According to the EPA report, published yesterday (Thursday 31 August), the total number of reported fish kills in 2013–2015 was 97 — an increase in fish kills compared to 2007–2009 and 2010–2012.
In several instances of fish kills, the exact cause was unknown and several influences may have played a part.
“There were 31 separate fish kills across the country last year, but just eight of those were directly attributable to agricultural activities,” said IFI chief executive Dr Ciaran Byrne.
“Inland Fisheries Ireland is grateful to the farming community for their continued consideration and vigilance. Good farmyard management can help to prevent accidental runs of polluting substances and protect the local environment.”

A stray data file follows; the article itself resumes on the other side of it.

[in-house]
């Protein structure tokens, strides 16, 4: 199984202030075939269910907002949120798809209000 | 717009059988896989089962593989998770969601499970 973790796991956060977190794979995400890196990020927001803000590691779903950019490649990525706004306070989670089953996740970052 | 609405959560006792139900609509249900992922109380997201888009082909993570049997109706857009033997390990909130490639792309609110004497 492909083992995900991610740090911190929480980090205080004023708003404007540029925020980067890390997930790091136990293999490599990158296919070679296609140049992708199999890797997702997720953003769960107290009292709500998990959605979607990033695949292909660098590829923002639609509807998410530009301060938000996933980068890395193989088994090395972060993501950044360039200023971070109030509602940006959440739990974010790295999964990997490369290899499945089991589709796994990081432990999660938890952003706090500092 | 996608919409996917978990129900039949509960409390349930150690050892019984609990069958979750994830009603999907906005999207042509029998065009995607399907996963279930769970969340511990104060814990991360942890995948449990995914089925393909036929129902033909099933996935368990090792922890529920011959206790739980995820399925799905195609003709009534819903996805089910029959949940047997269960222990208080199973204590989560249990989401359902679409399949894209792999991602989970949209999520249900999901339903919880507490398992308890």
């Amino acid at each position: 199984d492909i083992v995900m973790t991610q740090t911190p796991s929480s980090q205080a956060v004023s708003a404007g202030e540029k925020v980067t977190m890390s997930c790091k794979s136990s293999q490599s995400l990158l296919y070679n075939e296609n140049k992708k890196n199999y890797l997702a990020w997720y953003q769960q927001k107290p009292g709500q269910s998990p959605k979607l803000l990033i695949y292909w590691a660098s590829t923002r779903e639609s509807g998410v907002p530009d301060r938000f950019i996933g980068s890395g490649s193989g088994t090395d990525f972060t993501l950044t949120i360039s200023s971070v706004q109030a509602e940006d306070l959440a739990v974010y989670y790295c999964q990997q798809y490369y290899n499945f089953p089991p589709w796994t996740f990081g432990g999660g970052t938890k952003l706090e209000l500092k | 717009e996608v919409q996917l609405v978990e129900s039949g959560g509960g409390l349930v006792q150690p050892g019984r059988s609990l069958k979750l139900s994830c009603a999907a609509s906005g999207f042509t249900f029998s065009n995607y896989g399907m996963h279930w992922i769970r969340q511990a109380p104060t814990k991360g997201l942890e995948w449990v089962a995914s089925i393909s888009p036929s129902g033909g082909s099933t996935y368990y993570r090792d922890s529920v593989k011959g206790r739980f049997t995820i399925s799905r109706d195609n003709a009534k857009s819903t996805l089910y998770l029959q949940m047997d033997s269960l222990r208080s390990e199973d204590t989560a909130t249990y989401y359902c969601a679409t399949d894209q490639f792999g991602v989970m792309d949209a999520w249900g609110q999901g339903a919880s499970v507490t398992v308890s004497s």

In addition to the agricultural-related kills, two fish kills were as a result of municipal works and one by industrial works.
In four instances, the exact cause of the fish kill was difficult to ascertain while 16 incidents of fish kills were as a result of disease and natural causes.
IFI carried out over 22,000 environmental inspections in 2016 across industrial, forestry, engineering, water treatment, farmyards and wind farms sites to help identify any risks and prevent damage to the local aquatic habitat.
“From an ecological and angling tourism perspective, our rivers and lakes are vital national resources,” said Dr Byrne. “It is essential that we protect and conserve these assets and water quality has a significant impact on fisheries habitats and populations.”